Advanced SQL Charles Severance www phpintro com Error

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Advanced SQL Charles Severance www. php-intro. com

Advanced SQL Charles Severance www. php-intro. com

Error Checking So Far We get away with ignoring errors because they are rare

Error Checking So Far We get away with ignoring errors because they are rare and usually “big” • • • Bad database connection Bad SQL syntax in a query Missing table, missing column – schema / query mismatch Missing required parameter Violation of a constraint

Start Simple We just configure PDO to throw an error if anything goes wrong

Start Simple We just configure PDO to throw an error if anything goes wrong <? php $pdo = new PDO('mysql: host=localhost; port=8889; dbname=misc', 'fred', 'zap'); // See the "errors" folder for details. . . $pdo->set. Attribute(PDO: : ATTR_ERRMODE, PDO: : ERRMODE_EXCEPTION); php-intro/code/pdo. php

$pdo->set. Attribute(PDO: : ATTR_ERRMODE, PDO: : ERRMODE_EXCEPTION); $stmt = $pdo->prepare("SELECT * FROM users where

$pdo->set. Attribute(PDO: : ATTR_ERRMODE, PDO: : ERRMODE_EXCEPTION); $stmt = $pdo->prepare("SELECT * FROM users where id = : xyz"); $stmt->execute(array(": pizza" => $_GET['id'])); $row = $stmt->fetch(PDO: : FETCH_ASSOC); if ( $row === false ) { $_SESSION['error'] = 'Bad value for id'; header( 'Location: index. php' ) ; return; } php-intro/code/pdoerrors/error 2. php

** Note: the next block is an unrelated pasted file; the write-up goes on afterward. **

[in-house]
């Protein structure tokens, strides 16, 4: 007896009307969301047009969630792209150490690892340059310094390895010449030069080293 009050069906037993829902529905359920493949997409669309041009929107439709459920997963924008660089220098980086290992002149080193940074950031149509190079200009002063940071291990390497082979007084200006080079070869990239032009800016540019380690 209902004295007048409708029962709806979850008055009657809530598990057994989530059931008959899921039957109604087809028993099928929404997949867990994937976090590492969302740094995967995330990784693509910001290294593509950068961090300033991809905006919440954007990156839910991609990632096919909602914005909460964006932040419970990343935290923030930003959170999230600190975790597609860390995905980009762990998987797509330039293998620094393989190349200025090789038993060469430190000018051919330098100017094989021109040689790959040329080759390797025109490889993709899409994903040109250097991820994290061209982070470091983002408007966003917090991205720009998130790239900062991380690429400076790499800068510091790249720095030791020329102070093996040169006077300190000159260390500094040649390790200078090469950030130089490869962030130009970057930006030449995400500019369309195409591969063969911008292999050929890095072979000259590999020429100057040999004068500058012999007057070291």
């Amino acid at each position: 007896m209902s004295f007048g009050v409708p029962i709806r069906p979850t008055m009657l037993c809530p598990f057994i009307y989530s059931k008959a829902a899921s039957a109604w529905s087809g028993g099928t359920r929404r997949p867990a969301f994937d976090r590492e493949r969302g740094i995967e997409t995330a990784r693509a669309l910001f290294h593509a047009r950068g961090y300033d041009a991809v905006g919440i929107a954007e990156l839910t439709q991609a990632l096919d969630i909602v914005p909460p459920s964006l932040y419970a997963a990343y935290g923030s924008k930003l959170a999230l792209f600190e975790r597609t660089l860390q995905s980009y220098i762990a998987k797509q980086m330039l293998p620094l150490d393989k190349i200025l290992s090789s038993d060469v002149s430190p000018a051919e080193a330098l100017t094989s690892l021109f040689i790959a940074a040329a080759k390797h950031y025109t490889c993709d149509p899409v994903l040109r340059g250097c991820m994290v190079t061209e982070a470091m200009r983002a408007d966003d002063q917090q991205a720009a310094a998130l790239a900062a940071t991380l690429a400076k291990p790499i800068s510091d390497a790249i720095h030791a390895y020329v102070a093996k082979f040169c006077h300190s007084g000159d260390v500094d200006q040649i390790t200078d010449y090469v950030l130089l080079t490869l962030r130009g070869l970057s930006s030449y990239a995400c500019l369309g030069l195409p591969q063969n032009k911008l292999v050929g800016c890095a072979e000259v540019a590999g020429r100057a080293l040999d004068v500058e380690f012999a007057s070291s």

In Production Environments • • We do not want to have tracebacks in the

In Production Environments • • We do not want to have tracebacks in the user interface - may reveal sensitive data We want extensive error logging of any error anywhere in our application – users will not report errors Some errors are subtle and can be affected by user-entered data – length of VARCHAR field, for example People attacking your system “Fuzz Testing” POST weird data http: //en. wikipedia. org/wiki/Fuzz_testing

$sql = "INSERT INTO {$p}sample_map (context_id, user_id, lat, lng, updated_at) VALUES ( : CID,

$sql = "INSERT INTO {$p}sample_map (context_id, user_id, lat, lng, updated_at) VALUES ( : CID, : UID, : LAT, : LNG, NOW() ) ON DUPLICATE KEY UPDATE lat = : LAT, lng = : LNG, updated_at = NOW()"; $stmt = $PDOX->prepare($sql); $stmt->execute(array( ': CID' => $CONTEXT->id, ': UID' => $USER->id, ': LAT' => $_POST['lat'], ': LNG' => $_POST['lng'])); $_SESSION['success'] = 'Location updated. . . '; header( 'Location: '. add. Session('index. php') ) ; return; tsugi/exercises/map/index. php What could go wrong?

http: //php. net/manual/en/pdo. prepare. php http: //php. net/manual/en/pdostatement. execute. php